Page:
“With each new book by Tessa Hadley, I grow more convinced that she’s one of the greatest stylists alive.”—Ron Charles, Washington Post
New York Times Book Review Editors' Choice |A Parnassus First Editions Club Pick | Powell’s Indispensable Book Club Pick | A Washington Post Notable Book | A Slate Best Book of the Year
The lives of two close-knit couples are irrevocably changed by an untimely death in the latest from Tessa Hadley, the acclaimed novelist and short story master who “recruits admirers with each book” (Hilary Mantel).
Alexandr and Christine and Zachary and Lydia have been friends since they first met in their twenties. Thirty years later, Alex and Christine are spending a leisurely summer’s evening at home when they receive a call from a distraught Lydia: she is at the hospital. Zach is dead.
In the wake of this profound loss, the three friends find themselves unmoored; all agree that Zach, with his generous, grounded spirit, was the irreplaceable one they couldn’t afford to lose. Inconsolable, Lydia moves in with Alex and Christine. But instead of loss bringing them closer, the three of them find over the following months that it warps their relationships, as old entanglements and grievances rise from the past, and love and sorrow give way to anger and bitterness.
Late in the Day explores the complex webs at the center of our most intimate relationships, to expose how, beneath the seemingly dependable arrangements we make for our lives, lie infinite alternate configurations. Ingeniously moving between past and present and through the intricacies of her characters’ thoughts and interactions, Tessa Hadley once again “crystallizes the atmosphere of ordinary life in prose somehow miraculous and natural” (Washington Post).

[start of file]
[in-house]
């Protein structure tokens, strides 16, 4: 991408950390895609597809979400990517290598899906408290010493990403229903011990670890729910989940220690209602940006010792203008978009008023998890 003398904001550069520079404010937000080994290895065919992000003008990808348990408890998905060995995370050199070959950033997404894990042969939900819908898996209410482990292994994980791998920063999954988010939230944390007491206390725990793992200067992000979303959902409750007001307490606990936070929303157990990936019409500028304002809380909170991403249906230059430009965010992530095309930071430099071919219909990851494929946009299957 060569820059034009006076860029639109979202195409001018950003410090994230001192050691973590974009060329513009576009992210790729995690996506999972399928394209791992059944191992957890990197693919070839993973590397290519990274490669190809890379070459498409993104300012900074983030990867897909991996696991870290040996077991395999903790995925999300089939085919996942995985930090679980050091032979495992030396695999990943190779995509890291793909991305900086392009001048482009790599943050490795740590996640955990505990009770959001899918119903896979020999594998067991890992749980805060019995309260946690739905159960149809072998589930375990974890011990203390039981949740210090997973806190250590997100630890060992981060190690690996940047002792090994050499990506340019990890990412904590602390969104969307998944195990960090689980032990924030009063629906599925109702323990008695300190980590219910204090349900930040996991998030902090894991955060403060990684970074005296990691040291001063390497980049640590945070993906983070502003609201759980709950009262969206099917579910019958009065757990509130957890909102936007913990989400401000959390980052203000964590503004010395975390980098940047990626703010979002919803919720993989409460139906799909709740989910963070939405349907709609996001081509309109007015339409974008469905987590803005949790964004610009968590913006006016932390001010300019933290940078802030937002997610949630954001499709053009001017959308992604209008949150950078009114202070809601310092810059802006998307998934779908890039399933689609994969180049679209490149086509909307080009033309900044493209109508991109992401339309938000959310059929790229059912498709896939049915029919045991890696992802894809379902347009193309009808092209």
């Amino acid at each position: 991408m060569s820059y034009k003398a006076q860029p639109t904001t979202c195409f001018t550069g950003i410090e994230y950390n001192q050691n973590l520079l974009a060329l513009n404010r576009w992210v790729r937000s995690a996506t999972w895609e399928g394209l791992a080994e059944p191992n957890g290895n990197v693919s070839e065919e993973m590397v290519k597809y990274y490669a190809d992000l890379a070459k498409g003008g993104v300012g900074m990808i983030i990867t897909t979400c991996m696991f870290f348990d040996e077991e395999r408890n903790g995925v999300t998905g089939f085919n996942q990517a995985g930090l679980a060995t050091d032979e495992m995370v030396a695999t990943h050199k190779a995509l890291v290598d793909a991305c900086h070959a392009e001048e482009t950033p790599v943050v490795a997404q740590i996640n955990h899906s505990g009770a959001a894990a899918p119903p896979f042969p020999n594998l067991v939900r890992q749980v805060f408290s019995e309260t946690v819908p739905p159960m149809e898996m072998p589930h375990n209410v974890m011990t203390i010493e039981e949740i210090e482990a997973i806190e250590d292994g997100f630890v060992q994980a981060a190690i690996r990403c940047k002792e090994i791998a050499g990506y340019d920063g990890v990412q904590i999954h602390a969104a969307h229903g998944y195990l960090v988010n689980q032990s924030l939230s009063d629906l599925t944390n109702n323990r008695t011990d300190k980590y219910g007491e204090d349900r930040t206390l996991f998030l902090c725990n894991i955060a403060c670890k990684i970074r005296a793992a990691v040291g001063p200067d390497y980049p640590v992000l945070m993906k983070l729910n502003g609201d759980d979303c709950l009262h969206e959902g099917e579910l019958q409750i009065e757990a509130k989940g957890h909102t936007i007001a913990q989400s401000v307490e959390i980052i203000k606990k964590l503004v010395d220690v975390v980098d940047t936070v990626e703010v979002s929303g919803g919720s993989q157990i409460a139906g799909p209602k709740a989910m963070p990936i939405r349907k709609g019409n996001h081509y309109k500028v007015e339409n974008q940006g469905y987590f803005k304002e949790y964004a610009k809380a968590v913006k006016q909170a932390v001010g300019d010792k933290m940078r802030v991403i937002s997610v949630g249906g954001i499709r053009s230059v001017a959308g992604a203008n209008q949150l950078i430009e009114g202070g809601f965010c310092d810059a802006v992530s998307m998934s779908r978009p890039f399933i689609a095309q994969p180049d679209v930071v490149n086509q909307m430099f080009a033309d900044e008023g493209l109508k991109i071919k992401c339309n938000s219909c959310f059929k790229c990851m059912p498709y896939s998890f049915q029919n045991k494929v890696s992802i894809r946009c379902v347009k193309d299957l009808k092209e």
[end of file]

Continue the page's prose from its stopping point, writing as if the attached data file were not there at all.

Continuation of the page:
About the Author
Tessa Hadley is the author of six highly acclaimed novels, including Clever Girl and The Past, as well as three short-story collections, most recently Bad Dreams and Other Stories, which won the Edge Hill Short Story Prize. Her stories appear regularly in The New Yorker; in 2016 she was awarded the Windham Campbell Prize and the Hawthornden Prize. She lives in London.
“With each new book by Tessa Hadley, I grow more convinced that she’s one of the greatest stylists alive…. To read Hadley’s fiction is to grow self-conscious in the best way: to recognize with astonishment the emotions playing behind our own expressions, to hear articulated our own inchoate anxieties….The whole grief-steeped story should be as fun as a dirge, but instead it feels effervescent—lit not with mockery but with the energy of Hadley’s attention, her sensitivity to the abiding comedy of human desire…. Extraordinary.” — Ron Charles, Washington Post
“[Hadley] is a gifted anatomist of human relationships, with those among family members being her specialty. Her particular genius lies in the elegance and precision with which she captures the fleeting emotion, the passing, indefinable perception or tiny epiphany.” — Katherine Powers, Wall Street Journal
“Gorgeous, utterly absorbing…. More than many of her contemporaries, the British writer Tessa Hadley understands that life is full of moments when the past presses up against the present, and when the present transforms the past. Her brilliant new novel, Late in the Day, explores both with equal urgency.” — Margot Livesey, Boston Globe